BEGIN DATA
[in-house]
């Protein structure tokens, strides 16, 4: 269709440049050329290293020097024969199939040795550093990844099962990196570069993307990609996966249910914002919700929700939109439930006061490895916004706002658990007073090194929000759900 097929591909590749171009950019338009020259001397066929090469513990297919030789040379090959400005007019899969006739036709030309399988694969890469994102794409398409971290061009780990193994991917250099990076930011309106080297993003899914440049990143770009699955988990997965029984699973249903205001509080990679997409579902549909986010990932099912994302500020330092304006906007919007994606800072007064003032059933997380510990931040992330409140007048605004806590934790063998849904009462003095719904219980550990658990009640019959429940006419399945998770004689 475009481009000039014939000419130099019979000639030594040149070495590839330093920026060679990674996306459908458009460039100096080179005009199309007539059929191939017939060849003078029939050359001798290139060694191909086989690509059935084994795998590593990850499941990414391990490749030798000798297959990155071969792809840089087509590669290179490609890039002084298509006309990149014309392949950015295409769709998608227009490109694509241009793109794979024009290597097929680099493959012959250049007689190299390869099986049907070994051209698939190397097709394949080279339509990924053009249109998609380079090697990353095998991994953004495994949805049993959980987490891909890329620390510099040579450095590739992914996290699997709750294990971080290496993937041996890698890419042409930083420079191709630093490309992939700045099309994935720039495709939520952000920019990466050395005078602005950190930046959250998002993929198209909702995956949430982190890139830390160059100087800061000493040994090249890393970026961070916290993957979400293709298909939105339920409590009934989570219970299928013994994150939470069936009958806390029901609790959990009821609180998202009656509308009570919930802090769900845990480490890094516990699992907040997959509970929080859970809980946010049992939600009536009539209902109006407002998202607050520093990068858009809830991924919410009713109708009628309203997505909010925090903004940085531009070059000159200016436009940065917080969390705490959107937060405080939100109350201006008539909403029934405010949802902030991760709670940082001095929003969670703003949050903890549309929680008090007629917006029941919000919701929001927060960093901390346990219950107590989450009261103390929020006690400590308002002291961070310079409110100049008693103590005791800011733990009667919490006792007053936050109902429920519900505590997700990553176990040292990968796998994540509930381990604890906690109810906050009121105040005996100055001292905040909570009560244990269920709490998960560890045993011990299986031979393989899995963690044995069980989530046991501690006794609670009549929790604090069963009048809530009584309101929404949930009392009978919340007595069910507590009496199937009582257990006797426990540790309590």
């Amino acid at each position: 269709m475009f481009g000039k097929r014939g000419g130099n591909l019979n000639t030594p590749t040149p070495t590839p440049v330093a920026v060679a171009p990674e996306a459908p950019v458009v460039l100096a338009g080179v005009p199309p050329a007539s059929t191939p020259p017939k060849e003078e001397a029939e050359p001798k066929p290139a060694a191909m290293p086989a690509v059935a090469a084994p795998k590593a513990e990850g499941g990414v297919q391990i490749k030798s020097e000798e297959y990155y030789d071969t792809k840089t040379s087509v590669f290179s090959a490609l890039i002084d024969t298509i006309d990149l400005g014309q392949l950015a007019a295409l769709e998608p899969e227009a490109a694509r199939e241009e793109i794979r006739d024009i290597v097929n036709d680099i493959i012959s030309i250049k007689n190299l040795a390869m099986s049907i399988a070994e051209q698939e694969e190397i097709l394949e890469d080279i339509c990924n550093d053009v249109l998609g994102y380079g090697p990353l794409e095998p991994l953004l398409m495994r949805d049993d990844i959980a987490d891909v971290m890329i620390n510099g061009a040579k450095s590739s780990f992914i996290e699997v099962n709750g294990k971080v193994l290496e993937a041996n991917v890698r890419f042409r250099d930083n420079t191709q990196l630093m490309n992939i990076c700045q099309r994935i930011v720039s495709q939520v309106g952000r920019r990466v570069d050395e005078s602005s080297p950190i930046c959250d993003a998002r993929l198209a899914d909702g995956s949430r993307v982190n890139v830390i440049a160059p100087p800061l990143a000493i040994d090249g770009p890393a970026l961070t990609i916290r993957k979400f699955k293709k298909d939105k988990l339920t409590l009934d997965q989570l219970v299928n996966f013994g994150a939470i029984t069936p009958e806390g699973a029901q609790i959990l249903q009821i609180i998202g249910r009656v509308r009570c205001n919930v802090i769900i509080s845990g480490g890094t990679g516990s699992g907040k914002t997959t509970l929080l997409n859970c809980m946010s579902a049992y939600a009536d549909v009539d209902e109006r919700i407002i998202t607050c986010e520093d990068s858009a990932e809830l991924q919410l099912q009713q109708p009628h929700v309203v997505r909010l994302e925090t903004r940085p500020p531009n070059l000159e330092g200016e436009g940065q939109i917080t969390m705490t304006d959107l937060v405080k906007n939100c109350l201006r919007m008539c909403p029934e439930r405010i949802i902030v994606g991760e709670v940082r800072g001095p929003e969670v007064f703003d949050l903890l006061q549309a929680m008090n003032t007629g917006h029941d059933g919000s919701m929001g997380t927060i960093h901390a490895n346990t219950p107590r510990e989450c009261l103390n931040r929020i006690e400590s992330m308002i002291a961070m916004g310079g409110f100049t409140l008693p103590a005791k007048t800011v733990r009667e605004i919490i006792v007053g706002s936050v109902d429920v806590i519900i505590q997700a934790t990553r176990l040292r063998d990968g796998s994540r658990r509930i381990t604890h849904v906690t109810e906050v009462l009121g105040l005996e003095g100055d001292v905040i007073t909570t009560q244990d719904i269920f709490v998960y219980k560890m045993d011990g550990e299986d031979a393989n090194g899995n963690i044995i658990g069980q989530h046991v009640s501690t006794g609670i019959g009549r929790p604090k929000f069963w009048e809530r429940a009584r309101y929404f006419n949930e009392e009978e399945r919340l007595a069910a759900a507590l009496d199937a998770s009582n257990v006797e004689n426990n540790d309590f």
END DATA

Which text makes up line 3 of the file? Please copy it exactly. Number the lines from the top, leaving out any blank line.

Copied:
């Amino acid at each position: 269709m475009f481009g000039k097929r014939g000419g130099n591909l019979n000639t030594p590749t040149p070495t590839p440049v330093a920026v060679a171009p990674e996306a459908p950019v458009v460039l100096a338009g080179v005009p199309p050329a007539s059929t191939p020259p017939k060849e003078e001397a029939e050359p001798k066929p290139a060694a191909m290293p086989a690509v059935a090469a084994p795998k590593a513990e990850g499941g990414v297919q391990i490749k030798s020097e000798e297959y990155y030789d071969t792809k840089t040379s087509v590669f290179s090959a490609l890039i002084d024969t298509i006309d990149l400005g014309q392949l950015a007019a295409l769709e998608p899969e227009a490109a694509r199939e241009e793109i794979r006739d024009i290597v097929n036709d680099i493959i012959s030309i250049k007689n190299l040795a390869m099986s049907i399988a070994e051209q698939e694969e190397i097709l394949e890469d080279i339509c990924n550093d053009v249109l998609g994102y380079g090697p990353l794409e095998p991994l953004l398409m495994r949805d049993d990844i959980a987490d891909v971290m890329i620390n510099g061009a040579k450095s590739s780990f992914i996290e699997v099962n709750g294990k971080v193994l290496e993937a041996n991917v890698r890419f042409r250099d930083n420079t191709q990196l630093m490309n992939i990076c700045q099309r994935i930011v720039s495709q939520v309106g952000r920019r990466v570069d050395e005078s602005s080297p950190i930046c959250d993003a998002r993929l198209a899914d909702g995956s949430r993307v982190n890139v830390i440049a160059p100087p800061l990143a000493i040994d090249g770009p890393a970026l961070t990609i916290r993957k979400f699955k293709k298909d939105k988990l339920t409590l009934d997965q989570l219970v299928n996966f013994g994150a939470i029984t069936p009958e806390g699973a029901q609790i959990l249903q009821i609180i998202g249910r009656v509308r009570c205001n919930v802090i769900i509080s845990g480490g890094t990679g516990s699992g907040k914002t997959t509970l929080l997409n859970c809980m946010s579902a049992y939600a009536d549909v009539d209902e109006r919700i407002i998202t607050c986010e520093d990068s858009a990932e809830l991924q919410l099912q009713q109708p009628h929700v309203v997505r909010l994302e925090t903004r940085p500020p531009n070059l000159e330092g200016e436009g940065q939109i917080t969390m705490t304006d959107l937060v405080k906007n939100c109350l201006r919007m008539c909403p029934e439930r405010i949802i902030v994606g991760e709670v940082r800072g001095p929003e969670v007064f703003d949050l903890l006061q549309a929680m008090n003032t007629g917006h029941d059933g919000s919701m929001g997380t927060i960093h901390a490895n346990t219950p107590r510990e989450c009261l103390n931040r929020i006690e400590s992330m308002i002291a961070m916004g310079g409110f100049t409140l008693p103590a005791k007048t800011v733990r009667e605004i919490i006792v007053g706002s936050v109902d429920v806590i519900i505590q997700a934790t990553r176990l040292r063998d990968g796998s994540r658990r509930i381990t604890h849904v906690t109810e906050v009462l009121g105040l005996e003095g100055d001292v905040i007073t909570t009560q244990d719904i269920f709490v998960y219980k560890m045993d011990g550990e299986d031979a393989n090194g899995n963690i044995i658990g069980q989530h046991v009640s501690t006794g609670i019959g009549r929790p604090k929000f069963w009048e809530r429940a009584r309101y929404f006419n949930e009392e009978e399945r919340l007595a069910a759900a507590l009496d199937a998770s009582n257990v006797e004689n426990n540790d309590f």